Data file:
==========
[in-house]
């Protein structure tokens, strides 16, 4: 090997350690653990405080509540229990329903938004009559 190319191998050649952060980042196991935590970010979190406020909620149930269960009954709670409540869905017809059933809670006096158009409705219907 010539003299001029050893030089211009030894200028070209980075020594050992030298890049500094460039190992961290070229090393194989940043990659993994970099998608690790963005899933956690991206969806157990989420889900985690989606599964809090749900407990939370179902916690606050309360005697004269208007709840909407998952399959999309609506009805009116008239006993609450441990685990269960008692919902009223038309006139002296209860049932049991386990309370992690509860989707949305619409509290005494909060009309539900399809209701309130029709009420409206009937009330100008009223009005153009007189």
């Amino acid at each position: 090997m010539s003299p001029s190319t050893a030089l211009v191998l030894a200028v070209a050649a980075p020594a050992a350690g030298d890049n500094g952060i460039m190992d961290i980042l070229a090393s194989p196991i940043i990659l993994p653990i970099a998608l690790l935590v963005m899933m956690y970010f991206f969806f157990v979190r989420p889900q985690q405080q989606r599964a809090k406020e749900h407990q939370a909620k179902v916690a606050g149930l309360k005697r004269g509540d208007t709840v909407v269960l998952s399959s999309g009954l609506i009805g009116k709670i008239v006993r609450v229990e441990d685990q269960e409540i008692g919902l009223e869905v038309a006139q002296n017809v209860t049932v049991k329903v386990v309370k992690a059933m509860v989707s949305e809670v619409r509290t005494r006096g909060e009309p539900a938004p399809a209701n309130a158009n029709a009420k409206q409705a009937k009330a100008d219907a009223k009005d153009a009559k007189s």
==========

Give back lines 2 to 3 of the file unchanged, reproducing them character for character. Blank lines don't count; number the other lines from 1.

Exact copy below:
């Protein structure tokens, strides 16, 4: 090997350690653990405080509540229990329903938004009559 190319191998050649952060980042196991935590970010979190406020909620149930269960009954709670409540869905017809059933809670006096158009409705219907 010539003299001029050893030089211009030894200028070209980075020594050992030298890049500094460039190992961290070229090393194989940043990659993994970099998608690790963005899933956690991206969806157990989420889900985690989606599964809090749900407990939370179902916690606050309360005697004269208007709840909407998952399959999309609506009805009116008239006993609450441990685990269960008692919902009223038309006139002296209860049932049991386990309370992690509860989707949305619409509290005494909060009309539900399809209701309130029709009420409206009937009330100008009223009005153009007189």
């Amino acid at each position: 090997m010539s003299p001029s190319t050893a030089l211009v191998l030894a200028v070209a050649a980075p020594a050992a350690g030298d890049n500094g952060i460039m190992d961290i980042l070229a090393s194989p196991i940043i990659l993994p653990i970099a998608l690790l935590v963005m899933m956690y970010f991206f969806f157990v979190r989420p889900q985690q405080q989606r599964a809090k406020e749900h407990q939370a909620k179902v916690a606050g149930l309360k005697r004269g509540d208007t709840v909407v269960l998952s399959s999309g009954l609506i009805g009116k709670i008239v006993r609450v229990e441990d685990q269960e409540i008692g919902l009223e869905v038309a006139q002296n017809v209860t049932v049991k329903v386990v309370k992690a059933m509860v989707s949305e809670v619409r509290t005494r006096g909060e009309p539900a938004p399809a209701n309130a158009n029709a009420k409206q409705a009937k009330a100008d219907a009223k009005d153009a009559k007189s």